- Agata Sobczak
- May 1, 2020
Just as World War I was winding down, Upper Silesia, a Polish-German borderland, was set ablaze by ethnic violence that threatened to tear apart the population. The tensions were exacerbated by unstable border politics with both Germany and a newly reestablished Poland claiming its right to the land. In an effort to resolve the issue, the League of Nations outlined in Article 88 of the Treaty of Versailles that in 1921 a plebiscite was to take place in the region to determine its national belonging. Despite this measure, violence in the region escalated into three armed conflicts (1919,1920,1921) and an extensive propaganda war. The Jewish population found itself caught between the two sides in the lead up to the plebiscite, as both Polish and German nationalists scapegoated Jews for the conflict in the region.
Landscape with view of Synagogue at Oppeln painted by G. Pujas offers the viewer a rare glimpse at the peaceful moments amidst the chaos of everyday life in interwar Upper Silesia. The predominant feature of the painting is the Oppeln Synagogue built in 1893–1897 by the renowned Breslau architect Felix Henry. The synagogue was the center of religious life in the city. It was here that Rabbi Leo Baeck published his famous work Das Wesen des Judentums in 1905. Yet, in the context of the 1921 plebiscite, the painting of the Oppeln Synagogue serves as more than a mere laude to the architectural accomplishments of the Oppeln Jews. It sheds light on the complicated and often violent attempts at manufacturing national identity in nationally ambiguous Upper Silesia.
Upper Silesia has a long and complicated history, having been ruled by a myriad of duchies, kingdoms, and nations each with different languages and customs. In turn, Upper Silesians formed a strong regional identity which manifested itself in unique dialects and cultural traditions. The strong regional identity shunned strict national loyalty. This ambivalence towards national identity became problematic with the approaching of the 1921 plebiscite. Groups of local nationalists supplemented by nationalists from Poland and Germany sought to “awaken” national identity within the Upper Silesians. Nationalist groups and organizations used radical measures to force the population to choose a side. One such measure was the use of antisemitism, which served as a political tool to create a perceived Jewish threat that could unite the population under nationalist banners by refashioning old anti-Jewish stereotypes.
Polish and German nationalist newspapers and other print media portrayed Jews in Upper Silesia as national outsiders who had no ties to where they lived and the land they resided on. A 1919 article in “Górnoślązak” (The Upper Silesian) laments, “And the Jew is a German when he needs it, and a Pole when he wants to, because the Jews speak both languages, but the Jew won’t let anyone look into his Jewish heart.” The alleged ambiguity of Jews was meant to serve as a warning to the Upper Silesians that they must “awaken” the national identity within them and not be like the Jews. The hostile portrayals of Jews as nationally ambiguous outsiders is far removed from the reality of 1920s Upper Silesia. Many Jews fought and died for both sides in the border conflict. Just like other groups, many Jews may have felt ambiguous about their own national identity and remained unconvinced by nationalist propaganda.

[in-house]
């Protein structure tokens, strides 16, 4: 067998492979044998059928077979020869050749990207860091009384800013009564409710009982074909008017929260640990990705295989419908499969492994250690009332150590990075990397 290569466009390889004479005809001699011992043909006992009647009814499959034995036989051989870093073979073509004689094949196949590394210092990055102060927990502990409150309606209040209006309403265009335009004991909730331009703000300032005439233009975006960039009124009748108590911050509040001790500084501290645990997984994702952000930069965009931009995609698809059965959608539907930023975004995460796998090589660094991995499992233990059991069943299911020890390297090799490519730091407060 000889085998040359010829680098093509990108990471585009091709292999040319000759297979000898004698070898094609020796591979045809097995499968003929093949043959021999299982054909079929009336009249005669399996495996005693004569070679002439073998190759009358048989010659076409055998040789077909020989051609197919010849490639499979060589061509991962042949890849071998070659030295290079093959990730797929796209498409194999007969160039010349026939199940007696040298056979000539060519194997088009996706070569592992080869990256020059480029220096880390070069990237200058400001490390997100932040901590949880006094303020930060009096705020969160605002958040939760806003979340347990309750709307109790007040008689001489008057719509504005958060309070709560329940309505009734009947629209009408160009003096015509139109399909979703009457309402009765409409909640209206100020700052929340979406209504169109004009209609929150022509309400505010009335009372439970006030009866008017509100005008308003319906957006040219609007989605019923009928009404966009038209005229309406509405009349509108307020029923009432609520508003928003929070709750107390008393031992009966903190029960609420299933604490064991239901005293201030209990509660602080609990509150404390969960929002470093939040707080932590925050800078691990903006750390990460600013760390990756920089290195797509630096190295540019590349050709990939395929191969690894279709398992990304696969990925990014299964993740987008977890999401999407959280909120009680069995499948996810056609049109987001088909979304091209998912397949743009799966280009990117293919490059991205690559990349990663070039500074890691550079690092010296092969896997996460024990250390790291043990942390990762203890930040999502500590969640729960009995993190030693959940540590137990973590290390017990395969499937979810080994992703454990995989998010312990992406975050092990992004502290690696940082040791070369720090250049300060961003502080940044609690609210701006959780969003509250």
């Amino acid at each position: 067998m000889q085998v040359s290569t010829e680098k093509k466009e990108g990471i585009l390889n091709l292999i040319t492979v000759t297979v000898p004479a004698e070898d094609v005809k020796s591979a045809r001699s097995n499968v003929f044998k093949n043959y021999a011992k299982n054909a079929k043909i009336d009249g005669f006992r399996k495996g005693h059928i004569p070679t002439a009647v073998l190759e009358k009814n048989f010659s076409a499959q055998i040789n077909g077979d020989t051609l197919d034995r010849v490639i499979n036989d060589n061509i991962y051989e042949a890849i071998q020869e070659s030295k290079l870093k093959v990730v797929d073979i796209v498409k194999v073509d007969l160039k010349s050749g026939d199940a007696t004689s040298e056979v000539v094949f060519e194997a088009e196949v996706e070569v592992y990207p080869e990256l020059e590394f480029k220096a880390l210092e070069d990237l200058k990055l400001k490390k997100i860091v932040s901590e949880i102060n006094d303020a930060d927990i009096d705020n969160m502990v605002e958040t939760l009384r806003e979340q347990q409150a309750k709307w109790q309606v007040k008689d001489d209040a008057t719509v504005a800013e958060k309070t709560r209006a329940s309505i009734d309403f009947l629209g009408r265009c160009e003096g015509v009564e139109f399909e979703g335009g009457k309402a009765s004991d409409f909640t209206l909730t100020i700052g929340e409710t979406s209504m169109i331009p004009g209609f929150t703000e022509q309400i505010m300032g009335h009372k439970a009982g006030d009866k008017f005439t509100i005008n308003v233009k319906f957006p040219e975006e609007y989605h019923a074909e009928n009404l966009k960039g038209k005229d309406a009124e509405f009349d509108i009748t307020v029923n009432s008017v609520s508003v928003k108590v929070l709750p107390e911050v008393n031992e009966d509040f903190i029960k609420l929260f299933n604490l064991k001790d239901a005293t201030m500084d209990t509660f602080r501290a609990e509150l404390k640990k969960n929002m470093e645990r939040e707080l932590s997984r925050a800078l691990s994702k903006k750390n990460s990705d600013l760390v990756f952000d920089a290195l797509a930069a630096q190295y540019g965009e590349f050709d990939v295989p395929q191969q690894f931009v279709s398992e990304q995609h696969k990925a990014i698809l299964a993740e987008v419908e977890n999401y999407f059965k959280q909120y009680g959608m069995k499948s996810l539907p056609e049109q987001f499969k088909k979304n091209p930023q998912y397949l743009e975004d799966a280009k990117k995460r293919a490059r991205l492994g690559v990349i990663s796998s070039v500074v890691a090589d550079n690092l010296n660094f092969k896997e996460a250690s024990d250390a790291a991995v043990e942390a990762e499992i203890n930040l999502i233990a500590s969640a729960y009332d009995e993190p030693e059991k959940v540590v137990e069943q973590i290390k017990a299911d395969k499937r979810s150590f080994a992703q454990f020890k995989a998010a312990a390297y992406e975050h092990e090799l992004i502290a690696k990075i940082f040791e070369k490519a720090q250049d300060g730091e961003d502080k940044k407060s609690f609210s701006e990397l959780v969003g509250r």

The hostile image of the Jews in the contemporary local media is contrasted by Pujas’ painting. Even at the height of ethnic tensions, Pujas presented the synagogue as an integral part of the Upper Silesian cultural and religious landscape, contradicting the narrative put forth by the nationalists. The Jewish community, faced with persecution, persevered through the division of Upper Silesia between Poland and Germany following the mixed results of the 1921 plebiscite, with Oppeln remaining under German rule. However, the resolution of the Polish-German border conflict did not bring peace to the region’s Jews. They remained a target of nationalist hate with the rise of the Nazi party in Germany. In November 1938, the Oppeln synagogue—which once stood proudly on the banks of the Oder River—was set on fire and destroyed as part of the Kristallnacht pogroms. Following the destruction of the synagogue, the number of Oppeln Jews declined drastically, with many choosing to emigrate from Germany. The community was annihilated during the war and failed to rebuild in Oppeln. After 1945, the city of Oppeln (now Opole) became part of Poland. Virtually all traces of its former Jewish inhabitants were erased.
Where the Oppeln synagogue once stood a memorial now bears the words: “They set your temple on fire. Here stood a synagogue burned down by the Nazis during the Kristallnacht on November 9, 1938. People will not forget it.” The synagogue of Oppeln was one of many synagogues destroyed during the Kristallnacht in Upper Silesia and the violence that followed. However, in recent years local organizations in Upper Silesia have put in a great deal of effort to safeguard the legacy of German Jews, including the Upper Silesian Jews House of Remembrance in Gliwice. The House of Remembrance, a 1903 funeral home designed by Max Fleischer, now serves as a museum dedicated to the history of the region’s Jews. Steps are slowly being taken by Polish communities to recognize their shared history with those inhabitants, both Jewish and German, of the region and to reckon with the complicated past of Upper Silesia.
 Józef Palędzik, ed., “Wiadomości z bliższych i dalszych stron: Katowice - Mysłowice. (Cygaństwa niemieckie)” Głos Śląskie, Nr. 60- May 20, 1919; Górnoślązak, Nr- 113, May 20, 1919.